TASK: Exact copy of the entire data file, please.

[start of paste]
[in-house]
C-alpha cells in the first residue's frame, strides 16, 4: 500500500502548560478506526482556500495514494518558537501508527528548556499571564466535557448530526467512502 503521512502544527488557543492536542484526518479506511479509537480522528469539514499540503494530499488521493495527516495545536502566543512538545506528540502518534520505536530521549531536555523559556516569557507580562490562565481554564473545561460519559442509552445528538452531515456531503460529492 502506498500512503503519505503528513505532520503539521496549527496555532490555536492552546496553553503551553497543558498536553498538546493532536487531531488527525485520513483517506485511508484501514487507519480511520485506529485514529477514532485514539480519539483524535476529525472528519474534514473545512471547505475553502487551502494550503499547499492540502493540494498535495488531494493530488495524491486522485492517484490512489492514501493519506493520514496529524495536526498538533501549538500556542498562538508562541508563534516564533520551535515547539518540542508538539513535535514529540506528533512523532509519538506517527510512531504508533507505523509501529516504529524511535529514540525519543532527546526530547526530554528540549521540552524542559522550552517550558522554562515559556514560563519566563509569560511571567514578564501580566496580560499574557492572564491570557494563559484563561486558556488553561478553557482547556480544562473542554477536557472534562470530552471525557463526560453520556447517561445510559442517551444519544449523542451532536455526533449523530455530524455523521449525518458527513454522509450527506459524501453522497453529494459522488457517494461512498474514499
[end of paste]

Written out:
[in-house]
C-alpha cells in the first residue's frame, strides 16, 4: 500500500502548560478506526482556500495514494518558537501508527528548556499571564466535557448530526467512502 503521512502544527488557543492536542484526518479506511479509537480522528469539514499540503494530499488521493495527516495545536502566543512538545506528540502518534520505536530521549531536555523559556516569557507580562490562565481554564473545561460519559442509552445528538452531515456531503460529492 502506498500512503503519505503528513505532520503539521496549527496555532490555536492552546496553553503551553497543558498536553498538546493532536487531531488527525485520513483517506485511508484501514487507519480511520485506529485514529477514532485514539480519539483524535476529525472528519474534514473545512471547505475553502487551502494550503499547499492540502493540494498535495488531494493530488495524491486522485492517484490512489492514501493519506493520514496529524495536526498538533501549538500556542498562538508562541508563534516564533520551535515547539518540542508538539513535535514529540506528533512523532509519538506517527510512531504508533507505523509501529516504529524511535529514540525519543532527546526530547526530554528540549521540552524542559522550552517550558522554562515559556514560563519566563509569560511571567514578564501580566496580560499574557492572564491570557494563559484563561486558556488553561478553557482547556480544562473542554477536557472534562470530552471525557463526560453520556447517561445510559442517551444519544449523542451532536455526533449523530455530524455523521449525518458527513454522509450527506459524501453522497453529494459522488457517494461512498474514499